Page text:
14 Sport volunteers the same stages of socialization, adjustment and orientation strategies and practices apply to paid staff and volunteers new volunteers - provided with the names and contact information of volunteers/staff, familiarized with the responsibilities of their new role and how it relates to others in the organization, and familiarized with any facilities, equipment or resources that are used by the organization on a regular basis

15 Sport event volunteers orientation Develop a common understanding of the vision, mission and planned legacies of the event Outline the management structure and venue management plans, and available positions and responsibilities Used to create a good atmosphere and to develop ownership in the volunteers with respect to the event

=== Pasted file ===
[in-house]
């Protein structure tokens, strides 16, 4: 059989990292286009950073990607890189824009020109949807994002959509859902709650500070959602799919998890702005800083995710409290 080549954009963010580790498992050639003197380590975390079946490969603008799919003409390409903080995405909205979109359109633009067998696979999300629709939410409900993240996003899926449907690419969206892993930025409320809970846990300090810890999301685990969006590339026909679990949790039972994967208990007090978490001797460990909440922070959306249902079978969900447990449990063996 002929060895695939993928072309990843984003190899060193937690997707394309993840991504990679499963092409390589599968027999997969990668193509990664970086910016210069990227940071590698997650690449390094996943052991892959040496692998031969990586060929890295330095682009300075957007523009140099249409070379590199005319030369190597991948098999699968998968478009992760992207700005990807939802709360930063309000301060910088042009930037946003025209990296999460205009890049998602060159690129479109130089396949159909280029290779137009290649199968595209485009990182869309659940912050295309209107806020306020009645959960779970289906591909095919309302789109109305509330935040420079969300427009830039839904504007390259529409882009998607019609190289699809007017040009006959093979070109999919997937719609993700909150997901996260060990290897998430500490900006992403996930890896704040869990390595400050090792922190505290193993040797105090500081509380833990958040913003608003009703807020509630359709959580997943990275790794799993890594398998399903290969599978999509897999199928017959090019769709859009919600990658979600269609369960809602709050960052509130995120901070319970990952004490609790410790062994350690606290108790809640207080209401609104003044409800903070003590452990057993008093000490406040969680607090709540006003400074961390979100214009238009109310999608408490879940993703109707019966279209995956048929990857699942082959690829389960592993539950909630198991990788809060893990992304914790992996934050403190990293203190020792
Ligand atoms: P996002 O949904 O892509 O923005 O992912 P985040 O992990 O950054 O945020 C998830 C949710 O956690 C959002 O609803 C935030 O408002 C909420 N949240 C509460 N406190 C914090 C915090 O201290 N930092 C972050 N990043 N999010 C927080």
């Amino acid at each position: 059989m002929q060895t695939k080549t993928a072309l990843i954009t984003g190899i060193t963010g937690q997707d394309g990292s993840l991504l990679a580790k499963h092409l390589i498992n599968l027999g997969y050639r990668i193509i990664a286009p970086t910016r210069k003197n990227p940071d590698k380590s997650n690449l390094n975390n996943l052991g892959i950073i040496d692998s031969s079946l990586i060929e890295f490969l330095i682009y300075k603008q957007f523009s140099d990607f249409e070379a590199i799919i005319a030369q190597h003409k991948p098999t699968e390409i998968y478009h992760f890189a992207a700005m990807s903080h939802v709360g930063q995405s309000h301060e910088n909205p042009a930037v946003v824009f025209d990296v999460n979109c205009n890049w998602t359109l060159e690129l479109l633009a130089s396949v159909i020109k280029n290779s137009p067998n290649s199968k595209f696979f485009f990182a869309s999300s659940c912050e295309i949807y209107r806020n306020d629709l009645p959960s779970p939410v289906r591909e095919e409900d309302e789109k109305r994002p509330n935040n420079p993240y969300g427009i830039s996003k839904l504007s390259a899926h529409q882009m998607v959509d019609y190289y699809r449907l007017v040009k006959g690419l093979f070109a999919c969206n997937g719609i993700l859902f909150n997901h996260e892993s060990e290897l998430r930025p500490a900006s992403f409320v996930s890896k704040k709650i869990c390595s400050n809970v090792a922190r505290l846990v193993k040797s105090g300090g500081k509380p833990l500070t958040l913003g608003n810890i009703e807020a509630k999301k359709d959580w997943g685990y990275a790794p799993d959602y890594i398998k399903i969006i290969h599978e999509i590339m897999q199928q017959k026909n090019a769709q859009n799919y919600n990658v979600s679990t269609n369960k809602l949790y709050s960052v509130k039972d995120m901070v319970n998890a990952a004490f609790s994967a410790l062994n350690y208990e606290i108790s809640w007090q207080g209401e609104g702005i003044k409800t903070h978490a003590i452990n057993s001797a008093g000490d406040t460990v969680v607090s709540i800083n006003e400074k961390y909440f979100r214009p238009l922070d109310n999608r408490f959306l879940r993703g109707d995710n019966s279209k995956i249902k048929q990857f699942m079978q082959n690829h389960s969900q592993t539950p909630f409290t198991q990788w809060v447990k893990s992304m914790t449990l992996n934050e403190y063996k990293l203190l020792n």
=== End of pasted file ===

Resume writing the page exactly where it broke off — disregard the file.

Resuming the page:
16 Organizational culture A pattern of basic assumptions – invented, discovered, or developed by a given group as it learns to cope with its problems of external adaptation and internal integration – that has worked well enough to be considered valid and... to be taught to new members are the correct way to perceive, think, and feel in relation to those problems (Schein 1985 p. 9)

17 Types of culture ‘strong culture’ - values, beliefs and assumptions about the organization are widely understood and strongly accepted across the organization. ‘weak culture’ - values, beliefs and assumptions about the organization are not widely known or not strongly accepted

18 subcultures unique sets of values, beliefs and assumptions that develop over time within an organizational group or unit Can be among individuals who work in the same functional area (e.g., marketing, sales, coaching, administration), at the same hierarchical level (e.g., management, staff), or in the same geographical areas (e.g., fitness clubs within a larger parent organization). among staff or volunteers who have similar sociodemographic characteristics (e.g., women, former athletes) are analogous to ‘cliques’